Well, a little over a month since the film’s US premiere and Conan, and the film’s first few weeks in the open world are in the books. Unfortunately, it doesn’t seem to have gone particularly well, critically or financially: Box Office Mojo’s current numbers crunch to only $21,180,241 million domestic takings and $27,500,000 foreign, amounting to $48,680,241 worldwide. While Box Office Mojo isn’t infallible – it still cites the production budget as $90 million despite Avi Lerner and Fredrik Malmberg confirming the budget as $70 million on multiple occasions – it’s a fairly reliable site for the most part. This is a pretty big disappointment for all involved, and although the first Conan trailer got a lot of buzz on the ‘net in the first week of its release, Conan the Barbarian 2011 has officially underperformed.
I’m not an industry analyst, so I can’t say with any degree of authority why this happened, though blame has been levelled at everything from the marketing to the film’s quality to the Conan brand equity. All we can really do is look at reviews, and see what they see. To that end, I’ve gathered some of what I consider to be the most perceptive and insightful reviews of Conan 2011 in this post, be they positive or negative, hoping that this might tell us something. I may disagree with, say, Phipps’ idea that the 1982 film was the best adaptation of Howard we could get, and Harry Knowles’ wish for Oliver Stone to get his hands on Conan fills me with terror, but they’re pretty good nonetheless.
General Movie Reviewers
Any flickering hope dies with the coming of the grown-up Conan, played by Jason Momoa. The hulking Momoa’s effective in a not-worlds-removed-role on Game Of Thrones, but unlike in Thrones, here he barks and growls his dialogue with the unpracticed enthusiasm of a first-time Ren Fair performer. He’s not acting. He’s LARPing. The grim material around him doesn’t provide much distraction. Nispel seems lost when trying to film a simple swordfight, much less the full-on battles: The special effects are sparing and not particularly special, and the green-screen backgrounds and scenes shot in what looks like the cloudiest parts of Bulgaria make a poor substitute for Howard’s Hyborian Age landscapes. They, and the stories that take place there, remain again trapped on the page waiting for a better adaptation.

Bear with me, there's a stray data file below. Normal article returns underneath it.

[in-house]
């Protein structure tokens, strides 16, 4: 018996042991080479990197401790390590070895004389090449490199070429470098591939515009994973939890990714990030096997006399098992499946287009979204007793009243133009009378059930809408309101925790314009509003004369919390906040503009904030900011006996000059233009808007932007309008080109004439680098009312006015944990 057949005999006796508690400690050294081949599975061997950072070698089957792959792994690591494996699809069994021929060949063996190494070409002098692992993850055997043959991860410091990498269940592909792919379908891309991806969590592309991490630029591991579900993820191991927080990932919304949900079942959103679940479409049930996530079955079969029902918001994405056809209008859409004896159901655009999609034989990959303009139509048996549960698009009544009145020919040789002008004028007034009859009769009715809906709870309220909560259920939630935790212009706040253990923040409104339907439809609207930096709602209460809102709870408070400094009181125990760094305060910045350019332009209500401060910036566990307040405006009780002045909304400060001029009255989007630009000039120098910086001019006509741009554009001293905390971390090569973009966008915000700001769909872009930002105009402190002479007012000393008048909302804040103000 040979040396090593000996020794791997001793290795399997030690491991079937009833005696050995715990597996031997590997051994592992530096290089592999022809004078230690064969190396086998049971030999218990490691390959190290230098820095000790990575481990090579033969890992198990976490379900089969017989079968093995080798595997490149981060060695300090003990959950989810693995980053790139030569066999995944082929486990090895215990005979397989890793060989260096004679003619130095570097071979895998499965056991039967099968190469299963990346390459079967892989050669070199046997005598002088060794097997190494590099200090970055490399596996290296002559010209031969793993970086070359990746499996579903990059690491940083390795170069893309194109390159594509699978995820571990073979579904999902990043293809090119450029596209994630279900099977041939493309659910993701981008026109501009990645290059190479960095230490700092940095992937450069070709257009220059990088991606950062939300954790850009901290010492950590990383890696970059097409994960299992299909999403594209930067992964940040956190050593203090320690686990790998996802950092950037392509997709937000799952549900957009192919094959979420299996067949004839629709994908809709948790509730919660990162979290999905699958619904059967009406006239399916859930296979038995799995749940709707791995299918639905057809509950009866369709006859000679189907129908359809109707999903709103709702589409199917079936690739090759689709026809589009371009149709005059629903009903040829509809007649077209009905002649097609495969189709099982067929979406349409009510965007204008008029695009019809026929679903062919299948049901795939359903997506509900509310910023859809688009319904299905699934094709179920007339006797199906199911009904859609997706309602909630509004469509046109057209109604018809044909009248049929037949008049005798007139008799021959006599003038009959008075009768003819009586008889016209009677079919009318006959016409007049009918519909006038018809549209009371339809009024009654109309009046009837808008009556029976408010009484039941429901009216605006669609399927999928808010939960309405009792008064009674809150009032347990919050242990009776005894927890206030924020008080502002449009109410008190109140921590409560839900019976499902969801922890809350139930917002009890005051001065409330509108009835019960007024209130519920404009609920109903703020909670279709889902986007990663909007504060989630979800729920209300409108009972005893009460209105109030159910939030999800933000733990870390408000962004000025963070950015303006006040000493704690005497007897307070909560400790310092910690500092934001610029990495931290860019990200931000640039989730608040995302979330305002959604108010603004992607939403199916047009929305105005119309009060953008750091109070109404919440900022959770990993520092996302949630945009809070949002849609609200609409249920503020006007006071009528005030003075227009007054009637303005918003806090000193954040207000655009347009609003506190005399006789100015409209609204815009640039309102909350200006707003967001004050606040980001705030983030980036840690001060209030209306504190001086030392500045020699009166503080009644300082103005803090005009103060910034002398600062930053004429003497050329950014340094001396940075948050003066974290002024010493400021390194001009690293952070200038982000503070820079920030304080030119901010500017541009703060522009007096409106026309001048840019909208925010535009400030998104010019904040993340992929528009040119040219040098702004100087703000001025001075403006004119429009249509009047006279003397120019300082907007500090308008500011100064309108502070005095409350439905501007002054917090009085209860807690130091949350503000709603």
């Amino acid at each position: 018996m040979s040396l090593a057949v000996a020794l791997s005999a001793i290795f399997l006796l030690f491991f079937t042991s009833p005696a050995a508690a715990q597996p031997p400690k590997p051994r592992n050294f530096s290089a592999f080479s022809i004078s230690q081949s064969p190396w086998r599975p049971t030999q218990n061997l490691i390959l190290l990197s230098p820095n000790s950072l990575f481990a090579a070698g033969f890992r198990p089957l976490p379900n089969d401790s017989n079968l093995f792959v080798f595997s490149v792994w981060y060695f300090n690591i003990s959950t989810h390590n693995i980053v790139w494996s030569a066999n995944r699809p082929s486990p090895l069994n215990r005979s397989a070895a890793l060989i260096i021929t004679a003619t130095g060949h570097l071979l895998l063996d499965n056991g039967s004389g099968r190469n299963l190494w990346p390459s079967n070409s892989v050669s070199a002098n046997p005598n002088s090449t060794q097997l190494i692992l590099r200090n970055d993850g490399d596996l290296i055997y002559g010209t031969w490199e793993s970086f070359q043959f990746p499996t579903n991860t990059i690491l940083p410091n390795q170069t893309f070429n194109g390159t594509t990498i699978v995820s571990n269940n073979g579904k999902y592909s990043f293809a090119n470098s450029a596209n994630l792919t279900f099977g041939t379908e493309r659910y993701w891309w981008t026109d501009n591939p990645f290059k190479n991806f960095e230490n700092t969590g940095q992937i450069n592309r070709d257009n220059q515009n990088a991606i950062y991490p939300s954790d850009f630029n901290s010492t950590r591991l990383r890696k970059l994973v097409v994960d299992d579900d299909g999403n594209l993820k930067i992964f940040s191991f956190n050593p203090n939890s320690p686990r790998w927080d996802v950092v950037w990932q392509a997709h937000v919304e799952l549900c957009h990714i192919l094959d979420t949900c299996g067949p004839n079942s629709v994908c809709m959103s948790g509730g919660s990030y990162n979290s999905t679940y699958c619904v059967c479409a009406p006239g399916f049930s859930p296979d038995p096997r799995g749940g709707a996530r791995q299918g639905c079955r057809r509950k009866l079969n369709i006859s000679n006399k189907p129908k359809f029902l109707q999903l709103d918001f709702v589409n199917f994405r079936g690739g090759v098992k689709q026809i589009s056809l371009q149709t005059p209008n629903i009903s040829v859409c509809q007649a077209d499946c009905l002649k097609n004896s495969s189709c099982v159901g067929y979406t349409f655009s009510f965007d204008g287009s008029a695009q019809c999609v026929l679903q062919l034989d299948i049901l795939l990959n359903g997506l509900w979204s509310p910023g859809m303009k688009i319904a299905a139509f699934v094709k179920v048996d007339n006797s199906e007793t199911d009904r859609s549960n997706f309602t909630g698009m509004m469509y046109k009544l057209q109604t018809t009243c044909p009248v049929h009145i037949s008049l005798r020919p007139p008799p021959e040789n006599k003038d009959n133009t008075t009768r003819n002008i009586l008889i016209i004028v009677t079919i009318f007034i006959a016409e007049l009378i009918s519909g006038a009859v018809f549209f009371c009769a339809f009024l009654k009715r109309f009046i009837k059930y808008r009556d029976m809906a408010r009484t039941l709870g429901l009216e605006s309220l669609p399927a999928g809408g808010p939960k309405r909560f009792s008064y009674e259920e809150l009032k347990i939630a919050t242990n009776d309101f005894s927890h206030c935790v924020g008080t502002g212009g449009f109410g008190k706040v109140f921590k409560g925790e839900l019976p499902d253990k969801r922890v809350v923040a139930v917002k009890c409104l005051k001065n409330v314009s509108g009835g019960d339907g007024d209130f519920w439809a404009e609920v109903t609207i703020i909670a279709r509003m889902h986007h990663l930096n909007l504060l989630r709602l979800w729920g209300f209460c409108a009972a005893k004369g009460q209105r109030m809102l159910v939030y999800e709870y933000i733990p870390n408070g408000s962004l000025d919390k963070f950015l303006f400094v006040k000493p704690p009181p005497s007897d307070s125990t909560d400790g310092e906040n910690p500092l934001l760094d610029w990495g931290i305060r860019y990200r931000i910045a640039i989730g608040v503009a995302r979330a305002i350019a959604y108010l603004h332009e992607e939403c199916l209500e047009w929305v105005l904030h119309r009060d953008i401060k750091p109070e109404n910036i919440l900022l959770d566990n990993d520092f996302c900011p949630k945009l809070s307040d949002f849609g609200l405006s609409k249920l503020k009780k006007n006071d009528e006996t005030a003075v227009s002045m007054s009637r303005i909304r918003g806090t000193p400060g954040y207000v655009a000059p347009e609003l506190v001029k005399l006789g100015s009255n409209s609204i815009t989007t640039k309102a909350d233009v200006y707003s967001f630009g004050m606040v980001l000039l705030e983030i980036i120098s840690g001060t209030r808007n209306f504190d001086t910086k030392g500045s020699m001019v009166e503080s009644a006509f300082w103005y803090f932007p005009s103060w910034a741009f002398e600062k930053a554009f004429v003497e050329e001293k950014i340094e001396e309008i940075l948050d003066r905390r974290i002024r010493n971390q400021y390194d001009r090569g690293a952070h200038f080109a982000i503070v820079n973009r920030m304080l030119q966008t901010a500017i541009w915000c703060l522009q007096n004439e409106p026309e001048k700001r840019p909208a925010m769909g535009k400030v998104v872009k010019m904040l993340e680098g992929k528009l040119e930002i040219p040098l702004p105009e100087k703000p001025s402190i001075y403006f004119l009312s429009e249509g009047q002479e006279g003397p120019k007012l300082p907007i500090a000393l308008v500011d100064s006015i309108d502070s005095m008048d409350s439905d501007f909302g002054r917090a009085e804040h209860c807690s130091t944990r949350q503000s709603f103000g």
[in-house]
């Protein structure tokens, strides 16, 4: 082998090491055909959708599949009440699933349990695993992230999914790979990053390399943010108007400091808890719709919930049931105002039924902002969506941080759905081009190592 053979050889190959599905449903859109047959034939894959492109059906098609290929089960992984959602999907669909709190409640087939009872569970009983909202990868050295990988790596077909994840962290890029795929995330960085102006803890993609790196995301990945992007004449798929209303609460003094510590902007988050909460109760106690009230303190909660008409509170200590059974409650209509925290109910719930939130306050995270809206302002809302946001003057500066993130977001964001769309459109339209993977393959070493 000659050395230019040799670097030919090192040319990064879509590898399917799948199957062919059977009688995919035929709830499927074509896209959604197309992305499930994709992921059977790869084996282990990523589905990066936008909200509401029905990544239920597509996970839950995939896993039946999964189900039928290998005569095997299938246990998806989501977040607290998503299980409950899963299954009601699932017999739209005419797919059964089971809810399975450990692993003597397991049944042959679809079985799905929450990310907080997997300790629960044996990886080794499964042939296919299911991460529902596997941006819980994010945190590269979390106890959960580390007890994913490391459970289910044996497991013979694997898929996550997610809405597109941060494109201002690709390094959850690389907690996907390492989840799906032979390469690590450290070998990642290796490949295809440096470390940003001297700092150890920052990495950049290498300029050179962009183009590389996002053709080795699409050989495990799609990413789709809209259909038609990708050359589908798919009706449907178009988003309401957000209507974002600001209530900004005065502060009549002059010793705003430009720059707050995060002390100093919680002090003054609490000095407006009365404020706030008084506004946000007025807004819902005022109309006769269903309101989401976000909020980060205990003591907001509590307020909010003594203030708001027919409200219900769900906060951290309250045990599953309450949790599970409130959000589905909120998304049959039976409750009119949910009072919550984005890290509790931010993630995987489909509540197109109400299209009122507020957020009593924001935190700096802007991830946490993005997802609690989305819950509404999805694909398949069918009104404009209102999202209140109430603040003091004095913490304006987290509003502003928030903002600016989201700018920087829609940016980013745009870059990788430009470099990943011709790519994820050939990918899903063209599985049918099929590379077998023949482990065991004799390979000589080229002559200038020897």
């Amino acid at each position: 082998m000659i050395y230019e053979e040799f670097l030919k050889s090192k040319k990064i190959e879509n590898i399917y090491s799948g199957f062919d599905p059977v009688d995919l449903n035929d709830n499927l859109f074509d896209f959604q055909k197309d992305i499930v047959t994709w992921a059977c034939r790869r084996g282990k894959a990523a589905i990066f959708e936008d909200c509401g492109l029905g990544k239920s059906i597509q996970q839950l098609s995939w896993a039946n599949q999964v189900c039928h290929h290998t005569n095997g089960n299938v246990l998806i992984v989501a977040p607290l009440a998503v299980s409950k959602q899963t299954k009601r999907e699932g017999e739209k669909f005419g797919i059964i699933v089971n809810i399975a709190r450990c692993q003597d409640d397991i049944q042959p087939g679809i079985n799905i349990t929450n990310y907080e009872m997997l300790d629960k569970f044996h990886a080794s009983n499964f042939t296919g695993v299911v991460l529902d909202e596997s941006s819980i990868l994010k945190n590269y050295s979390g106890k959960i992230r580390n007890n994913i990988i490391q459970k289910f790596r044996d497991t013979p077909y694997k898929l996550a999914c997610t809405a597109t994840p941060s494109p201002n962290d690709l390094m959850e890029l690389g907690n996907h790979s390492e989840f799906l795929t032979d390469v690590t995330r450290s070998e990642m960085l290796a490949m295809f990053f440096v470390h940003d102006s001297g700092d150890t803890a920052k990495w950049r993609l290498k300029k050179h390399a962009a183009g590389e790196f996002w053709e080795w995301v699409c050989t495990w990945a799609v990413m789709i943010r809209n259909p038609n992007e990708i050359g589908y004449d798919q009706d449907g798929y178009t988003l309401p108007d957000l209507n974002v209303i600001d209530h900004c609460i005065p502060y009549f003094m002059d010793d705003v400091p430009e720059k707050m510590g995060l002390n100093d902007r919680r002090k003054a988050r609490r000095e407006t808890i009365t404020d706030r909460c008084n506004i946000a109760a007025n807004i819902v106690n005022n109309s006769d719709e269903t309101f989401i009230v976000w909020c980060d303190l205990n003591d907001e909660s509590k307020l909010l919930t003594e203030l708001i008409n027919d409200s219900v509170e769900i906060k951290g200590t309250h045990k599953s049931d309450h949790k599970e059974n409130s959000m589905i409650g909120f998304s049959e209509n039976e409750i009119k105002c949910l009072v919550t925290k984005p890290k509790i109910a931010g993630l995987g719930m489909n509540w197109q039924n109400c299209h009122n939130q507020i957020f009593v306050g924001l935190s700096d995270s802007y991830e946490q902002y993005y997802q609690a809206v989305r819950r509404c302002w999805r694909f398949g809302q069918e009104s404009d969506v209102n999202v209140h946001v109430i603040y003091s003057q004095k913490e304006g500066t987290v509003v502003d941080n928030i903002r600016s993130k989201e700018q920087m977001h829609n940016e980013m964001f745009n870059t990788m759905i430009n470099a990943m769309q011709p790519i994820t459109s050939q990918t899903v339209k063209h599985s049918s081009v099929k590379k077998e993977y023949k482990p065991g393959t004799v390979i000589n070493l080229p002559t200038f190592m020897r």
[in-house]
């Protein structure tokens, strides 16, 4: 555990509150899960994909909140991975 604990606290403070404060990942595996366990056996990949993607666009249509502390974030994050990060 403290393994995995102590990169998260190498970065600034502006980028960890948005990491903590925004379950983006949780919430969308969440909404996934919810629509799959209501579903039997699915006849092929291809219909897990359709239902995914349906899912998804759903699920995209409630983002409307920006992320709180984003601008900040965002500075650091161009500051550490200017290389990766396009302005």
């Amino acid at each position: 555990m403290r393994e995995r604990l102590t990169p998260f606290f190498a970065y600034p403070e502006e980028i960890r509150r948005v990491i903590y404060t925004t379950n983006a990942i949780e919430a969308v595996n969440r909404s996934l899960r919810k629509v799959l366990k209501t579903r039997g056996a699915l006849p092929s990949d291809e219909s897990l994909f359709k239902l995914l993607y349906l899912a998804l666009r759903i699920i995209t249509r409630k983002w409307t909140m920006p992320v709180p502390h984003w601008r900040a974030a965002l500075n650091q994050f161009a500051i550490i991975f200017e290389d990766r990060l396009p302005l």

– Keith Phipps, AVClub
The facts are – while a lot of the film choices annoyed me, this did LOOK like a CONAN movie should. I just don’t see why the producers of this film don’t understand that they have a potential LORD OF THE RINGS or 300 style success if they JUST ADAPT Robert E Howard properly… with a TALENTED filmmaker who is passionate. That understands not just the pretty aesthetics, the blood and savagery and the eroticism of the era… BUT THE PSYCHOLOGY of it. The LEGENDARY nature of it all.
Get someone like Mark Protosevich to write it. Then get someone that has a history of seriously great films. Stop hiring hacks to kick off what should be a franchise. This could be JAMES BOND… and Momoa can do it. There’s evidence here in the film, I just hope that the missteps of Nispel won’t doom the franchise.
If you treated this source material with the respect that Warner Bros did HARRY POTTER – we’d have movies to worship. I’m pretty sure they have the actor… let’s hope the film succeeds well enough for a second chance. And if they seize that chance, they do it right.
– Harry Knowles, Ain’t It Cool News
Fantasy (be it of the “epic” or “sword and sorcery” branches) has fared even worse than science fiction on the big screen. While SF can at least boast a few cerebral film classics (in contrast to hundreds of brilliant, thought-provoking novels that should remain cinematically unadapted but more widely read), epic fantasy has produced about two significant works (Peter Jackson’s Lord of the Rings trilogy and the recent HBO series Game of Thrones) and a bubbling witch’s cauldron of juvenilia (pretty much everything else). The sword and sorcery subgenre has mostly been served in the wake of the ’80s Dungeons and Dragons craze and reflects the influence of that game (and its target audience of adolescent males who want to see women in fetish wear and varying states of sublimation and sword-wielding barbarians in loincloths). Robert E. Howard’s iconic Conan character has already been disappointingly brought to the screen prior to this artless and vacuous waste and surely someone will get around to Michael Moorcock’s drug-addled eternal anti-hero Elric and perhaps even Fritz Leiber’s Fafhrd and Gray Mouser. What was lost in past adaptations of fantastic fiction, is lost in this film under discussion and stands to be lost in the future, is not only the aforementioned and crucial sense of wonder, but the depth and subtext of truly great fantasy writing. Fantasy will be forever a cinematic romper room for twinkle-toed elves or an abattoir for raging barbarians if filmmakers don’t respect their source material enough to present it (and their prospective viewers) with a work capable of intellectual depth, subtlety, a vast history and the all-encompassing sweep of sheer imagination.